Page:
They did the Google thing of opening their product to everyone in Beta... with beta infrastructure and no real plans in place for its success. Their 50 times new users was on their limited closed beta capacity which was mostly former ingress playersin the thousands. (Who were shocked about its soft release)

            Part of marketing is research knowing your target audience... it was the most anticipated mobile game just on trailer views and blog posts alone, yet they were woefully underprepared is proof they didnt understand what they had.

            It didnt need marketing, but they did need the research and public relations in place but didnt. Also merchandising etc they had a hit, released it too early and failed to capitilise on it. Despite its success it was a failure internally.

              Wall of text doesn't win against statements of proof, sorry.

              I'm also sure it was a failure internally, only making close to a billion dollars.

              Did you get screwed over with shards or something?

      we all know Pokemon Go would be bigummm.... Niantic had no idea. No market research but pkenty experience with Ingress property and public problems to see the potential scale.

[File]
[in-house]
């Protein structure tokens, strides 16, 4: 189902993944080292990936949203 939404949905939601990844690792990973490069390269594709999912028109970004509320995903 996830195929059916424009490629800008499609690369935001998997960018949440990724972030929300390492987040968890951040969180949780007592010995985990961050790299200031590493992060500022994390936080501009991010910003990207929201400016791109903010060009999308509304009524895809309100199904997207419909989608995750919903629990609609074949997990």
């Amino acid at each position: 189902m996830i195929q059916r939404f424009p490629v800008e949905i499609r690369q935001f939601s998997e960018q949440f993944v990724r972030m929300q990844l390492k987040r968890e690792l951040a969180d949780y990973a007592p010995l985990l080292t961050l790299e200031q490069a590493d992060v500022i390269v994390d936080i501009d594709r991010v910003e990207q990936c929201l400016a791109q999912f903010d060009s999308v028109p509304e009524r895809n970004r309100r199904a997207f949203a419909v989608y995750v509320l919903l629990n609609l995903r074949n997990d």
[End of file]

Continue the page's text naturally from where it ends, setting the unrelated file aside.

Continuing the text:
The thing is Harry Potter Go is coming and if Niaintic doesnt do their market research or due diligence proper this time... they will be in for a lot more trouble

      The arguement was the council rule did more damage to the game company unfairly than any potential damage to the council... well sincecthen there was that research on the property and vehicle damage caused during Pokemon Gos peak.

    My comment stands....in full.

    There were far too many variables to possibly cover and as I said, many weren't even visible until afterward.
    Experience in Ingress amounted to nothing in the long run, the difference between the two was apples and oranges.

    Niantic did know they had a hit, they knew they had something special, but they never prepared for a phenomenon.
    I even guessed it might attract audiences outside the key demographics, ones who didn't have much experience or knowledge of Pokemon, but I would never have guessed that the craze itself would attract any and all demographics, through proximity no less.
    No amount of market research was going to predict something that had never happened before.